Three American racing legends – Carroll Shelby, Briggs Cunningham and Al Momo – joined forces in 1963, resulting in an exotic Maserati sports racer powered by Ford.
Transplanting American V8 engines into imported sports racers gained popularity in the early-mid 1960s. American V8s were often inexpensive, simple to modify and maintain, and in many cases lighter than imports. Most importantly, they produced maximum horsepower and torque at considerably lower and more useable rpm for improved performance and durability. COBRA IN A BIRDCAGE! Is a perfect example.
Ford’s lightweight 260-289 V8, which was elevated to International status by Carroll Shelby’s Cobras, caught the attention of Alfred Momo and Briggs Cunningham in 1963. Momo, right, managed Briggs Cunningham’s racing team and operated a full sports car and racing services facility in New York City. Cunningham built sports cars and racecars in 1951-1955, took Corvettes to Le Mans in 1960 and was the highest-profile racing team owner-driver in the U.S in the late-1950s and early-1960s.
In 1963 Cunningham spent a lot of time racing Momo-prepared Maserati Tipos, also known as Birdcages because of their unique triangulated small-diameter tubular chassis construction. The original Tipo chassis weighed just 66 pounds and resembled a large birdcage. It was originally fitted with a three-liter DOHC V12 engine. While considered state-of-the-art because of unique space-frame construction, they were plagued with suspension failures leading to serious handling and reliability issues. At the time Maserati was cash-starved, negatively affecting racecar development.
Both Cunningham and Momo were aware of Shelby’s success with Ford-powered Cobras and decided to bring him in while Momo was rebuilding one of two Maserati Tipo 64 Birdcages (#64.002). It had been built in 1962 as a Tipo 63 and later returned to Italy for chassis updates, rear suspension change, weight reduction and relocation of the engine for better weight distribution.
Its fully independent rear suspension was replaced with a De Dion setup located with its own tubular framework. Power came from a 60-degree 183-cubic-inch V12 with four cams and six Weber 35-DCV carburetors. Output was 320 horsepower at 8,200 rpm. This is the same engine used by Maserati in 1957 in its Formula One 250.
Shelby suggested a 289-cubic inch Cobra competition engine that would put out more useable horsepower and torque at more than 1,000 rpm less than the V12. I spent a day in August 1963 at Momo Competition after the Shelby-Ford 289, fitted by Al Momo with four Weber 4610-M1 carburetors, was installed and fired up. The 289’s headers were plumbed into rear exit quad megaphones. It had an incredible bark – much more raucous sounding than a competition Cobra. Rated at 340-horsepower at 7,000 rpm, the engine was fitted with ported and polished heads like the ones used on FIA Cobras, a Motorola alternator and Spalding Flamethrower ignition. It was shipped with an aluminum Cobra-Weber intake manifold sans carburetors, and a custom nine-quart oil pan.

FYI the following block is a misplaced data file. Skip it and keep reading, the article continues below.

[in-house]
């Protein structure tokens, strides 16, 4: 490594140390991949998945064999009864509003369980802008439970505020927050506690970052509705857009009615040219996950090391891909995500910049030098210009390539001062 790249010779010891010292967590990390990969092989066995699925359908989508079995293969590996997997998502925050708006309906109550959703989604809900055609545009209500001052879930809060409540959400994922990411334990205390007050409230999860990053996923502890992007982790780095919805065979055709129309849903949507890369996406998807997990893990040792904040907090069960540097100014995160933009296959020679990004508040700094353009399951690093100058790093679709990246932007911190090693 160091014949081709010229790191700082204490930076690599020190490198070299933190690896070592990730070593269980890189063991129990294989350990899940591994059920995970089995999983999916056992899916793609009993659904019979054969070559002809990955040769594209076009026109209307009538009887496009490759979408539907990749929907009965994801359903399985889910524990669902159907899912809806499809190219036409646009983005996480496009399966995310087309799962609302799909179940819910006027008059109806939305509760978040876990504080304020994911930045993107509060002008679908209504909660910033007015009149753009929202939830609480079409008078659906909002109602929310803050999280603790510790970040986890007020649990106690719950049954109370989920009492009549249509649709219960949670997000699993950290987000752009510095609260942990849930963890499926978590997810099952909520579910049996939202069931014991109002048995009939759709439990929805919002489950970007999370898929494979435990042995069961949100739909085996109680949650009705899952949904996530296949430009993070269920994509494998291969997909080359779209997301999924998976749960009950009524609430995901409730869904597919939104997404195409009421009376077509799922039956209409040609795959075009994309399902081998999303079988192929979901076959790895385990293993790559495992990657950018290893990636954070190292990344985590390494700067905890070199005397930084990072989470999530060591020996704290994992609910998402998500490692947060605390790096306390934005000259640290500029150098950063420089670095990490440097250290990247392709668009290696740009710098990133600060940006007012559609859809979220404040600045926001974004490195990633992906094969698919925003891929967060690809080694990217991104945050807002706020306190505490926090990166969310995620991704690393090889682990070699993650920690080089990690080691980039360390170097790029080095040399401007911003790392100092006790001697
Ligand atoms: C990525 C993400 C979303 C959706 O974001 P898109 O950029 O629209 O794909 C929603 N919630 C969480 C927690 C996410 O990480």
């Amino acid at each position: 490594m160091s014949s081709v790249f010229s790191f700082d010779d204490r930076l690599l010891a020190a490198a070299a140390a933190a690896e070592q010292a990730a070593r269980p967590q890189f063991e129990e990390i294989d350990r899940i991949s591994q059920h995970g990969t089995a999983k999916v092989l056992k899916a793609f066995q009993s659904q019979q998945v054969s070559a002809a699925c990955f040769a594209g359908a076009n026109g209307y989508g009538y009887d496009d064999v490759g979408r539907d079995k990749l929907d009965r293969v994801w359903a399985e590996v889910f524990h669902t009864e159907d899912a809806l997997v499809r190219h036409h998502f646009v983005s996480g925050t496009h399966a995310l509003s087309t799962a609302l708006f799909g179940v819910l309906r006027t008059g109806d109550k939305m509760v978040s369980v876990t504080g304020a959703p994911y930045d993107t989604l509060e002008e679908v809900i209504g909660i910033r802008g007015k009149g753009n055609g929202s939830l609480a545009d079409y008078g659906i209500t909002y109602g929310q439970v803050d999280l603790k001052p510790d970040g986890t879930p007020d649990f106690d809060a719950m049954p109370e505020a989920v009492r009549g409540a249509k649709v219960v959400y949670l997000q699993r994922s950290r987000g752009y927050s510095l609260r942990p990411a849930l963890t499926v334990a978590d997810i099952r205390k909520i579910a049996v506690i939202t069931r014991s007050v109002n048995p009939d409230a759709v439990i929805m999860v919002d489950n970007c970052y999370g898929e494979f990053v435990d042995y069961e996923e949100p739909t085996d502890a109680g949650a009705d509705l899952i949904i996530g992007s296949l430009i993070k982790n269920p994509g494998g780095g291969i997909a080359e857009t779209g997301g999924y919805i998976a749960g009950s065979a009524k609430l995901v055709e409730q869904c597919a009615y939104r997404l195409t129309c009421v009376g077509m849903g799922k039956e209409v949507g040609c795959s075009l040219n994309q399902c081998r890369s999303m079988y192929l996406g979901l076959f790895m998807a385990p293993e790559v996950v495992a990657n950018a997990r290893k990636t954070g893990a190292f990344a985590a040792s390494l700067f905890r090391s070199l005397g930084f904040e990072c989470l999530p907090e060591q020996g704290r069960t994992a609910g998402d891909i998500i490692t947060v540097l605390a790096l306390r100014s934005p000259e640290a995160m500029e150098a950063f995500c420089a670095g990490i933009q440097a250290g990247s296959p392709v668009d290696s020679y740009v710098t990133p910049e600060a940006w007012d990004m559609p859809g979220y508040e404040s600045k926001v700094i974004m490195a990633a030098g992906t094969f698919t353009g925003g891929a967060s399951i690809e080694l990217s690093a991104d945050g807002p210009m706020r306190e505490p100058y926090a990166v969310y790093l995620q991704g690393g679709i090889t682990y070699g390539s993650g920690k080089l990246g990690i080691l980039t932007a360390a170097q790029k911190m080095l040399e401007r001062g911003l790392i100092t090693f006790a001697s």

Unlike previous Birdcages that Cunningham had raced, COBRA IN A BIRDCAGE! was the first to utilize a De Dion rear suspension with a five-speed gearbox and an interchangeable Fifth gear. To adapt the Cobra engine, Momo chopped the Ford bellhousing and utilized a Maserati flywheel and clutch. Clutch and throttle, linkage were converted to hydraulic-assist utilizing slave cylinders.
To compensate for the new powerplant, adjustable Armstrong shocks and beefier 42-mm knock-off hubs were added. An aluminum cross-flow radiator, aided by small vents in the aluminum rear body panels, cooled the fan-less engine. Ready to race, the Ford-engined Maserati Birdcage weighed in at 1,400 pounds, exactly one pound less than with the V12!
With the help of Willem Oosthoek, author of Birdcage to Supercage and Larry Berman, Cunningham historian, we were able to track the Ford-powered Birdcage’s racing history. The first time out with Walt Hansgen driving, #64.002 took a Third overall at the Watkins Glen SCCA Nationals on August 24, 1963. Primary drivers were Cunningham, Augie Pabst and Paul Richards. Dr. Dick Thompson also spent some seat time in Tipo #64.002.
Over the years, ownership of #64.002 passed from Cunningham to Pabst and then to Ham Vose. It competed at the Bridgehampton Double 500, Los Angeles Times GP at Riverside and many regional events in 1963. The last big race it ran was the USRRC event at Augusta. In later years, still fitted with the Shelby Cobra engine, it was on display at the Blackhawk Collection.
COBRA IN A BIRDCAGE! originally appeared in FORD TOTAL PERFORMANCE, https://www.amazon.com/Ford-Total-Performance-Legendary-High-Performance/dp/0760348588